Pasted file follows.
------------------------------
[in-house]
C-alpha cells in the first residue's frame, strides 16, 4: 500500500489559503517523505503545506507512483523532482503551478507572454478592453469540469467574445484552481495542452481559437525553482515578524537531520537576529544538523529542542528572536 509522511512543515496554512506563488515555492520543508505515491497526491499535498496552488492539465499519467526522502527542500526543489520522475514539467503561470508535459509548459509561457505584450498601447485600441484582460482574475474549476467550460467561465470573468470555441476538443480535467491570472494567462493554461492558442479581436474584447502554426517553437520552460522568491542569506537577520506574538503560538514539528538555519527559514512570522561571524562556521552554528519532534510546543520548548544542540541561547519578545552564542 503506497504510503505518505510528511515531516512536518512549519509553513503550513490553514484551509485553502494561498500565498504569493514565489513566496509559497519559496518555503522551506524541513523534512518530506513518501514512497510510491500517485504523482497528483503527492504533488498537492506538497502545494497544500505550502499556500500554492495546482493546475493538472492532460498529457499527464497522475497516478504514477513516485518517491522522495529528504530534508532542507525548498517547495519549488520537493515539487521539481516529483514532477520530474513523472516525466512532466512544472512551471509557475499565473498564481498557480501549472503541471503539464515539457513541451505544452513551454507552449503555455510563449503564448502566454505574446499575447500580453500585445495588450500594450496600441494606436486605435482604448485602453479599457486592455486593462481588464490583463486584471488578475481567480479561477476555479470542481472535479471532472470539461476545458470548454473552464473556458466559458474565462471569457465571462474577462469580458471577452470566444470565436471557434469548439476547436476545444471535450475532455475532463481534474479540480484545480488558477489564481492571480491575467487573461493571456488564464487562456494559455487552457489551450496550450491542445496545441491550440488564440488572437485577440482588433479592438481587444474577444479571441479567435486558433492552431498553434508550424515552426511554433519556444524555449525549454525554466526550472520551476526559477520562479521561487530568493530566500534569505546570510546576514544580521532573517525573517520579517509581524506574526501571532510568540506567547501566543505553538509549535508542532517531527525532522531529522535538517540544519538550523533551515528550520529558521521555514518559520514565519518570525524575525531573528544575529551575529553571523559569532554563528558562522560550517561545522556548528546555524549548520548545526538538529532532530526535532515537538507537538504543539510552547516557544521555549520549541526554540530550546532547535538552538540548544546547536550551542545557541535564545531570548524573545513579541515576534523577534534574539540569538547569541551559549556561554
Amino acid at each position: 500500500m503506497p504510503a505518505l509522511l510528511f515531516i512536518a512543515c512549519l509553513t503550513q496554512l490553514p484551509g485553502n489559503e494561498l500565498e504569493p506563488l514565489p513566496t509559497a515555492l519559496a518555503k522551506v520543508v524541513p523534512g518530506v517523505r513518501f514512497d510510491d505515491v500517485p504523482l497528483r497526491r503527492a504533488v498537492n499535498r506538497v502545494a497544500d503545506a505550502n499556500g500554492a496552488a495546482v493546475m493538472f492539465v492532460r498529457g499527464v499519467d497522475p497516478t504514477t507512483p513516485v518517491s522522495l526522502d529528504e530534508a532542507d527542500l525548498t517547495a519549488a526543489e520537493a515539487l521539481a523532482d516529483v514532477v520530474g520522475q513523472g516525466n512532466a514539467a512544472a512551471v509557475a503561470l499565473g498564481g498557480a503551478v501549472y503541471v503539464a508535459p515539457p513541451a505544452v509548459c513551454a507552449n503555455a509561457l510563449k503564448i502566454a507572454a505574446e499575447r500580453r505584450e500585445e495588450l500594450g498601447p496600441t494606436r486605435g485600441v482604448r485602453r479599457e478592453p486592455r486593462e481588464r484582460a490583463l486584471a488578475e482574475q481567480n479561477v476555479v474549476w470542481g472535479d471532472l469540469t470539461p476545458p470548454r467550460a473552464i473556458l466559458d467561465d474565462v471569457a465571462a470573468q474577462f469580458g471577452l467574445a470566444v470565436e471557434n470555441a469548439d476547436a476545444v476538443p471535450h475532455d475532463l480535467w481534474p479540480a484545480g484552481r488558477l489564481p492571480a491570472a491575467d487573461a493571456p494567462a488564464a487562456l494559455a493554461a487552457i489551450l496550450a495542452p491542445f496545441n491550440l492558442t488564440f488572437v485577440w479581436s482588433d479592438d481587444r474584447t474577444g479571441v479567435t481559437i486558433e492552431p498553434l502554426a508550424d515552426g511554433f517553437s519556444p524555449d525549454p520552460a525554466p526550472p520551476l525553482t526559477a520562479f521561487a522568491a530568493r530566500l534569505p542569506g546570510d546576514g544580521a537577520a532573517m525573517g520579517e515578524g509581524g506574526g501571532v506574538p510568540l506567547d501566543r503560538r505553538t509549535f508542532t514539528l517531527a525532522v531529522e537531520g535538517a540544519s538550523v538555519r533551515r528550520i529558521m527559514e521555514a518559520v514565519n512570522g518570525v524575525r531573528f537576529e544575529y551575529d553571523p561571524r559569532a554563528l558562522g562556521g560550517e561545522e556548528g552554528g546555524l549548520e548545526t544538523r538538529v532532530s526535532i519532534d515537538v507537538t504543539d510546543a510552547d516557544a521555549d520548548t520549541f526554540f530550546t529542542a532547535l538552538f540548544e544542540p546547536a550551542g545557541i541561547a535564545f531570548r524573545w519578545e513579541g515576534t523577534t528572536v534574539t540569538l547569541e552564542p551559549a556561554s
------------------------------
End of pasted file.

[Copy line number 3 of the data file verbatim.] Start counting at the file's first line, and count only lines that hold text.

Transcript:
Amino acid at each position: 500500500m503506497p504510503a505518505l509522511l510528511f515531516i512536518a512543515c512549519l509553513t503550513q496554512l490553514p484551509g485553502n489559503e494561498l500565498e504569493p506563488l514565489p513566496t509559497a515555492l519559496a518555503k522551506v520543508v524541513p523534512g518530506v517523505r513518501f514512497d510510491d505515491v500517485p504523482l497528483r497526491r503527492a504533488v498537492n499535498r506538497v502545494a497544500d503545506a505550502n499556500g500554492a496552488a495546482v493546475m493538472f492539465v492532460r498529457g499527464v499519467d497522475p497516478t504514477t507512483p513516485v518517491s522522495l526522502d529528504e530534508a532542507d527542500l525548498t517547495a519549488a526543489e520537493a515539487l521539481a523532482d516529483v514532477v520530474g520522475q513523472g516525466n512532466a514539467a512544472a512551471v509557475a503561470l499565473g498564481g498557480a503551478v501549472y503541471v503539464a508535459p515539457p513541451a505544452v509548459c513551454a507552449n503555455a509561457l510563449k503564448i502566454a507572454a505574446e499575447r500580453r505584450e500585445e495588450l500594450g498601447p496600441t494606436r486605435g485600441v482604448r485602453r479599457e478592453p486592455r486593462e481588464r484582460a490583463l486584471a488578475e482574475q481567480n479561477v476555479v474549476w470542481g472535479d471532472l469540469t470539461p476545458p470548454r467550460a473552464i473556458l466559458d467561465d474565462v471569457a465571462a470573468q474577462f469580458g471577452l467574445a470566444v470565436e471557434n470555441a469548439d476547436a476545444v476538443p471535450h475532455d475532463l480535467w481534474p479540480a484545480g484552481r488558477l489564481p492571480a491570472a491575467d487573461a493571456p494567462a488564464a487562456l494559455a493554461a487552457i489551450l496550450a495542452p491542445f496545441n491550440l492558442t488564440f488572437v485577440w479581436s482588433d479592438d481587444r474584447t474577444g479571441v479567435t481559437i486558433e492552431p498553434l502554426a508550424d515552426g511554433f517553437s519556444p524555449d525549454p520552460a525554466p526550472p520551476l525553482t526559477a520562479f521561487a522568491a530568493r530566500l534569505p542569506g546570510d546576514g544580521a537577520a532573517m525573517g520579517e515578524g509581524g506574526g501571532v506574538p510568540l506567547d501566543r503560538r505553538t509549535f508542532t514539528l517531527a525532522v531529522e537531520g535538517a540544519s538550523v538555519r533551515r528550520i529558521m527559514e521555514a518559520v514565519n512570522g518570525v524575525r531573528f537576529e544575529y551575529d553571523p561571524r559569532a554563528l558562522g562556521g560550517e561545522e556548528g552554528g546555524l549548520e548545526t544538523r538538529v532532530s526535532i519532534d515537538v507537538t504543539d510546543a510552547d516557544a521555549d520548548t520549541f526554540f530550546t529542542a532547535l538552538f540548544e544542540p546547536a550551542g545557541i541561547a535564545f531570548r524573545w519578545e513579541g515576534t523577534t528572536v534574539t540569538l547569541e552564542p551559549a556561554s